The Government has announced details of how it is to put matrons back in charge of NHS hospital wards.The idea was first formally raised in the NHS Plan and has large-scale public support. Five hundred matrons will be in post from next April and 2000 by 2004. National guidance to establish these new posts is being sent to all NHS Chief Executives.
Every hospital will have matrons in overall charge of a group of wards. They will be paid from 26,000 up to 31,000 pounds per year. They will have the clear authority to prevent and remedy shortcomings or failings in any services that contribute to patient care.
The plan is that their role will be to provide strong clinical leadership. Responsibilities will include the power to order tests, admit and discharge patients, run clinics, triage patients and, where appropriate, prescribe medicines. Matrons will wear distinctive uniforms to ensure that they are visible to patients and their families.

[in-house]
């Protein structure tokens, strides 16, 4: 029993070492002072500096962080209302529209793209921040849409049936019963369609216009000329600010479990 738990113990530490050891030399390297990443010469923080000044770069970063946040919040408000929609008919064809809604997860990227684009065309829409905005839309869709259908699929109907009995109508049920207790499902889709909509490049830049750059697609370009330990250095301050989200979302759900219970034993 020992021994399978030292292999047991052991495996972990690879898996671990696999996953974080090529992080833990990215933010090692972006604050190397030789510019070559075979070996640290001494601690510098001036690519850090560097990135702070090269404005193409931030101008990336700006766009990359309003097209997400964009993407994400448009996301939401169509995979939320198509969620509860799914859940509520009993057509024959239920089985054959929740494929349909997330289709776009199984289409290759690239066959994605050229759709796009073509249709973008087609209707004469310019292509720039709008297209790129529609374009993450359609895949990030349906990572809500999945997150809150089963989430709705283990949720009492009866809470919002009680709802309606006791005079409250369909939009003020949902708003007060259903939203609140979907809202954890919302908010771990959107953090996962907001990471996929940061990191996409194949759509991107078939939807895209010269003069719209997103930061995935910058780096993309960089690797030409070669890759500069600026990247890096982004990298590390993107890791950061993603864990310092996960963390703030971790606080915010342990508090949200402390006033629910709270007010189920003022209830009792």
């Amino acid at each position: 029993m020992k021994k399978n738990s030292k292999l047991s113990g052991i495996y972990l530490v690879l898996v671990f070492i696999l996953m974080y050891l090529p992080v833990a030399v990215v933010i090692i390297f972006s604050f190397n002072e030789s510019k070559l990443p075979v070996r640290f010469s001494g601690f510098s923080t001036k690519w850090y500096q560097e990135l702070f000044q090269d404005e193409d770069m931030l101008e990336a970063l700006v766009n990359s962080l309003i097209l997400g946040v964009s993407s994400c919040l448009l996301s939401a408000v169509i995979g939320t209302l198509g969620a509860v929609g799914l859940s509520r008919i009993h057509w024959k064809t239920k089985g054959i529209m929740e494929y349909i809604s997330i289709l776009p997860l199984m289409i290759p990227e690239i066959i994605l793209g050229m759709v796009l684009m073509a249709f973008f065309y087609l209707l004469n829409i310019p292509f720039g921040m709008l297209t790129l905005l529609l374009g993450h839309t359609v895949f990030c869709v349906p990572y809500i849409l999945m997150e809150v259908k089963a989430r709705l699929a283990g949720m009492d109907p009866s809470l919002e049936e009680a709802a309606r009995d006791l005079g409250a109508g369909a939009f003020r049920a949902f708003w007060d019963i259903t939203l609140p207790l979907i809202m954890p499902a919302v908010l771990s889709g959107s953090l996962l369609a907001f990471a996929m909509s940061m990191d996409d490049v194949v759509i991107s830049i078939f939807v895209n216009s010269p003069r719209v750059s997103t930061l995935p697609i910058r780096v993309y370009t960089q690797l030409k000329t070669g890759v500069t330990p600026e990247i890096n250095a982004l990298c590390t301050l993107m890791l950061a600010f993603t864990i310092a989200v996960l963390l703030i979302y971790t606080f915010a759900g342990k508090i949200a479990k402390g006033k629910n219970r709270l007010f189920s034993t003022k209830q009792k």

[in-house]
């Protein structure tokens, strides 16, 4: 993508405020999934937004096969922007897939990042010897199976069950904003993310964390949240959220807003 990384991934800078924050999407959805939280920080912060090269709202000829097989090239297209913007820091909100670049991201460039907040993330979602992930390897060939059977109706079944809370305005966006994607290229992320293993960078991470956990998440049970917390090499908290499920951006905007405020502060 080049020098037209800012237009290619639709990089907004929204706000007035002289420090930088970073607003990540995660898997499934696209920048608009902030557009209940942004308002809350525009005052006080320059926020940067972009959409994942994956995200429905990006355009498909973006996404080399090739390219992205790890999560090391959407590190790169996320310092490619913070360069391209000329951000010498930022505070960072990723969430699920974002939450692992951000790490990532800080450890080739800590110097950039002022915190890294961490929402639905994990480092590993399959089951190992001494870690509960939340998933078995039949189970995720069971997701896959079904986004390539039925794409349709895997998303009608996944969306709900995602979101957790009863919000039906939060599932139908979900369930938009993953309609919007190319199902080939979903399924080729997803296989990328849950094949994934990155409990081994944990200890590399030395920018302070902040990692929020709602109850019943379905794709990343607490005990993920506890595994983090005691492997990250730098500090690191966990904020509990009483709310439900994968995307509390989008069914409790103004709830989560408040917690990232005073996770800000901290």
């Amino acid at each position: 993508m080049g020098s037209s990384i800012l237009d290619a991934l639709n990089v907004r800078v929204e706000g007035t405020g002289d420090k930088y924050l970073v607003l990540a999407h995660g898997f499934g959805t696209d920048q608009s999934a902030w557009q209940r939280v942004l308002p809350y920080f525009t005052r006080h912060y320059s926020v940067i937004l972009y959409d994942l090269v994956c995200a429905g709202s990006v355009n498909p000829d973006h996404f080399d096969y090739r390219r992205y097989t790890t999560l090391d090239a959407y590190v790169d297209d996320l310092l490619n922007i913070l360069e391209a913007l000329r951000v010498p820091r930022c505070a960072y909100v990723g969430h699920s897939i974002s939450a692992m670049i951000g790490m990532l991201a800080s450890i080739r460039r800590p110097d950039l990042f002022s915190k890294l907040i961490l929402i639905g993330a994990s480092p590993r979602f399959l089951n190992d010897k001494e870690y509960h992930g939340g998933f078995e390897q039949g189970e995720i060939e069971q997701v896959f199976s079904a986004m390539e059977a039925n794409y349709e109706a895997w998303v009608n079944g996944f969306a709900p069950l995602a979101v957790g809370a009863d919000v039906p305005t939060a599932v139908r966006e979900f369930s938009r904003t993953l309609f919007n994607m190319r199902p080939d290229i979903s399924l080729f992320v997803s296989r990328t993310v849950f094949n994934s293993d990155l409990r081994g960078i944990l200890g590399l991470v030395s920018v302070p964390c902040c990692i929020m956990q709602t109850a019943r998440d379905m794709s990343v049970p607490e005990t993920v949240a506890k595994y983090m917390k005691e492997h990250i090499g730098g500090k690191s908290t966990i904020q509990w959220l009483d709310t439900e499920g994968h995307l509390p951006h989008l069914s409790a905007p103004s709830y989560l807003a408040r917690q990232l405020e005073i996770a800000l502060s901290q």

In terms of practical power, matrons will have the power to withhold payments to cleaning companies if cleaning standards are not met. They will oversee the standards of cleanliness of each of the wards in their charge.
They will also have similar sway over payments to catering companies if standards of catering are not up to scratch. They will ensure patients get their meals and are able to eat them and that the nutritional needs of all patients are met.Four million pounds will be spent training up staff to step into the posts.
The NHS Confederation cuts through the packaging of the job and describes it as a vote of confidence in strong management of the NHS.
Stephen Thornton said “The challenge is to ensure that we do not create a cadre of disconnected middle managers rather than front line leaders with their finger on the pulse.”
The NHS Confederation has pointed out that the majority of patients are not treated on hospital wards, but in outpatients and primary care, and it has called for the same level of management investment in these areas.